The Problem with Latinx Representation

Last year, I got really into Jane the Virgin. It was originally a Venezuelan telenovela, Juana la virgen, that my mother never really watched, but my grandmother (Mami) really loved. Mami would rave about it all the time about how Mauricio (Rafael’s Venezuelan counterpart) and Juana were meant to be together. I, quite honestly, was never intrigued by any telenovela…Juana la virgen was no exception to that.

However, when I gave Jane the Virgin a chance, I fell in love. Jane the Virgin is truly a brilliant TV show with amazing writers. The TV series stars Jane, a young celibate college student, on her way to big and better things. She lives with her Catholic Abuela Alba, played by Ivonne Coll, who taught her about the importance of waiting until marriage.

What truly interests me about the show is how incredible its depiction of Latinx culture is. They make fun of the ridiculousness behind telenovela plotlines through Rogelio without unknowingly alienating the audience. Plenty of heritage speakers applauded the TV show’s daring move to have Abuela speaking Spanish basically all the time. Nonetheless, I have a problem with certain aspects of the show…as nothing can truly be perfect.

For instance, Ivonne Coll is a Puerto Rican actress playing a Venezuelan woman. Yes, Abuela is Venezuelan and that’s pretty amazing, but her Spanish dialect should be Venezuelan. From its pilot, I was able to quickly identity Coll’s accent and swift use of Puerto Rican colloquialisms i.e. bizcocho (cake), hombre, no! (No way!), etc…

Hollywood has gotten away with this many, many times. In the Netflix original series, Narcos, the main character, Pablo Escobar, is played by a Brazilian man….a Brazilian man, Warner Moura. This would not be such a big deal except for the fact that he keeps his Brazilian accent while he’s interpreting the role of a Colombian man. What makes matters worse is the fact that they hired Paulina Gaitán (Mexican), Luis Guzmán (Puerto Rican), and André Mattos (Brazilian) to play Colombians and they all speak in their respective dialects.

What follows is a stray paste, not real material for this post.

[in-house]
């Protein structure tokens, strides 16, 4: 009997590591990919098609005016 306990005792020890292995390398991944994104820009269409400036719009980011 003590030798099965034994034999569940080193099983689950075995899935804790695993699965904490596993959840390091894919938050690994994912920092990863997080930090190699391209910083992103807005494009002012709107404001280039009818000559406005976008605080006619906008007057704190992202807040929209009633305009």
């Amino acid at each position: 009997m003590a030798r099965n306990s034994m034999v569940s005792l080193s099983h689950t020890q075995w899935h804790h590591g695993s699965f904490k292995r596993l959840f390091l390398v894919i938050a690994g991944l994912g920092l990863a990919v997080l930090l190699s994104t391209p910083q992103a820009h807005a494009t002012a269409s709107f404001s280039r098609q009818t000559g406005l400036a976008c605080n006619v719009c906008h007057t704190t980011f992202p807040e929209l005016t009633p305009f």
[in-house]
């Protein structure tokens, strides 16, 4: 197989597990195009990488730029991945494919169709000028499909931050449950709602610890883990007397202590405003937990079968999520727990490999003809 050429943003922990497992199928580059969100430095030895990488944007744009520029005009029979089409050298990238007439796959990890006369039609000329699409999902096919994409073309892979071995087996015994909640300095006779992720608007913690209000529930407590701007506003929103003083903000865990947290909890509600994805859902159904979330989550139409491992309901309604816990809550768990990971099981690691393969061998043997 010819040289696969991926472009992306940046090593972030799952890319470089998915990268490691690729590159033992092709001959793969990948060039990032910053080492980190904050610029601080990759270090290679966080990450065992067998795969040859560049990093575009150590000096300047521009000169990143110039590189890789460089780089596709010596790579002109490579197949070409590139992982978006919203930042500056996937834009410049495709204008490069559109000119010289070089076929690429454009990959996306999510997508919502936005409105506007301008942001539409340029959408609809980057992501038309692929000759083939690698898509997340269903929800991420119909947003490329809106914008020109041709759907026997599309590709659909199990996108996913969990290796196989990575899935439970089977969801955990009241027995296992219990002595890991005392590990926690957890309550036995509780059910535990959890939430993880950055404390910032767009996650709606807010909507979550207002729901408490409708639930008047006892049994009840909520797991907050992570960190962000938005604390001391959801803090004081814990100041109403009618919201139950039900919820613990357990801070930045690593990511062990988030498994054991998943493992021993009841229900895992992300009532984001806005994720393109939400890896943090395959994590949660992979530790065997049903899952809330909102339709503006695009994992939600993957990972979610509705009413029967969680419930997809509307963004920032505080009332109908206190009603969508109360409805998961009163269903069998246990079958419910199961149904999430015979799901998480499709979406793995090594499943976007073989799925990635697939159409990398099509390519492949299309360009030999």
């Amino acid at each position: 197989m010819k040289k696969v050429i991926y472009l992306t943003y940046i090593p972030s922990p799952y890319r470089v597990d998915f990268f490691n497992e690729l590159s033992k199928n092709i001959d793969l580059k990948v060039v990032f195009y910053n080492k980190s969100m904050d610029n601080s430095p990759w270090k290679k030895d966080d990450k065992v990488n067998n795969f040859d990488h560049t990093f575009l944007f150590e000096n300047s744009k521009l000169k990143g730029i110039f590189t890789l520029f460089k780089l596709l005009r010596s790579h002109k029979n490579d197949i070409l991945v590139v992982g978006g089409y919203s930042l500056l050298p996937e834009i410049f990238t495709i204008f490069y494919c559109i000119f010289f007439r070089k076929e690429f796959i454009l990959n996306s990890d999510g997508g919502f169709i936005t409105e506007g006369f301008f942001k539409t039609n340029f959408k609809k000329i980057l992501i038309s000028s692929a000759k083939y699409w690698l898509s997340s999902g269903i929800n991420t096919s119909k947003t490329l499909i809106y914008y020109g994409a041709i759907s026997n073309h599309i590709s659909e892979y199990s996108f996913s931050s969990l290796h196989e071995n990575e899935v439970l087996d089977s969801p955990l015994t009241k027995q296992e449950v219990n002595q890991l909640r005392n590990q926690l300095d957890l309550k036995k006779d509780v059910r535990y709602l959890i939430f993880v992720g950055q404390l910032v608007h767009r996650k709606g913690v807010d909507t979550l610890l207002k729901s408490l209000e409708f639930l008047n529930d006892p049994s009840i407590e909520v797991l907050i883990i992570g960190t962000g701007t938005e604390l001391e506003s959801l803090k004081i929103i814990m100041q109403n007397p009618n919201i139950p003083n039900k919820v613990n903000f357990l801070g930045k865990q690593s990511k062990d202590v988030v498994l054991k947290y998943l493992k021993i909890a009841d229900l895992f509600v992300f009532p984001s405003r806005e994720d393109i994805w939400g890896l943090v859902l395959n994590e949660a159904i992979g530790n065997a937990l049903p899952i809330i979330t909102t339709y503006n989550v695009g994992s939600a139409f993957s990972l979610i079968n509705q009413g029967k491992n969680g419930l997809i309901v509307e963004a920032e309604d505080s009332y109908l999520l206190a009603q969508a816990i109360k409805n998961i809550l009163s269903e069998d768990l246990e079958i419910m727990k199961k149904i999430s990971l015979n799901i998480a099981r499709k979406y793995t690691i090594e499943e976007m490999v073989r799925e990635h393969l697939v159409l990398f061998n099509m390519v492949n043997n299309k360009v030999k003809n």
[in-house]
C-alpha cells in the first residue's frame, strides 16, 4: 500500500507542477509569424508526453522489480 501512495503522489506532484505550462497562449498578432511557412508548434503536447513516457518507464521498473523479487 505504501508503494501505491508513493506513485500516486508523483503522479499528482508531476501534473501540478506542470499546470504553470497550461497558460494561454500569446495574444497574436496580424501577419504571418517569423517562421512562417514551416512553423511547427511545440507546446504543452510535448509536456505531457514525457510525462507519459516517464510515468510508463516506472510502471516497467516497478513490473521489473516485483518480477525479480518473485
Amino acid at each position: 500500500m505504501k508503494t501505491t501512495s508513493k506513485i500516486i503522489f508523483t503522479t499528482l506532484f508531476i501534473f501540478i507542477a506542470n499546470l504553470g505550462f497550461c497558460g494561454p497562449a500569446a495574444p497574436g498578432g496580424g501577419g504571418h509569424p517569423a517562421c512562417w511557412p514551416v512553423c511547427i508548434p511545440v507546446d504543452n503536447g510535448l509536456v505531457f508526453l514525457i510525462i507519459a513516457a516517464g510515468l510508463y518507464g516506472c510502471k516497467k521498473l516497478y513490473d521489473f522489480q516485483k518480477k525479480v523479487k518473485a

In the case of Jane the Virgin, I understand that the showrunners wanted to write a storyline specifically designated for immigration laws in the United States meaning Ivonne Coll would not have been able to play a Puerto Rican…because, you know, Puerto Ricans are not immigrants. Still, they should have had Coll do a Venezuelan accent or reduce the number of colloquialisms that do not correspond to the Venezuelan dialect. It is truly disturbing to see the flashback scenes with a younger Alba who distinctly speaks in a Central American dialect in contrast to Alba’s lively Caribbean Spanish.

How would you feel, as an English speaker, to have a British man play an American man while he spoke in the typical Brit dialect?

I want Hollywood to break the Latinx amalgamation that exists in the United States of America.  We are Latinxs, yes, but we all have our obvious differences. We are Cuban, Venezuelan, Puerto Rican, Mexican, Colombian, Chilean, and we are proud of our heritage. We’re more than Latinxs. We are strong and lively people. We love to be represented onscreen. We just want more.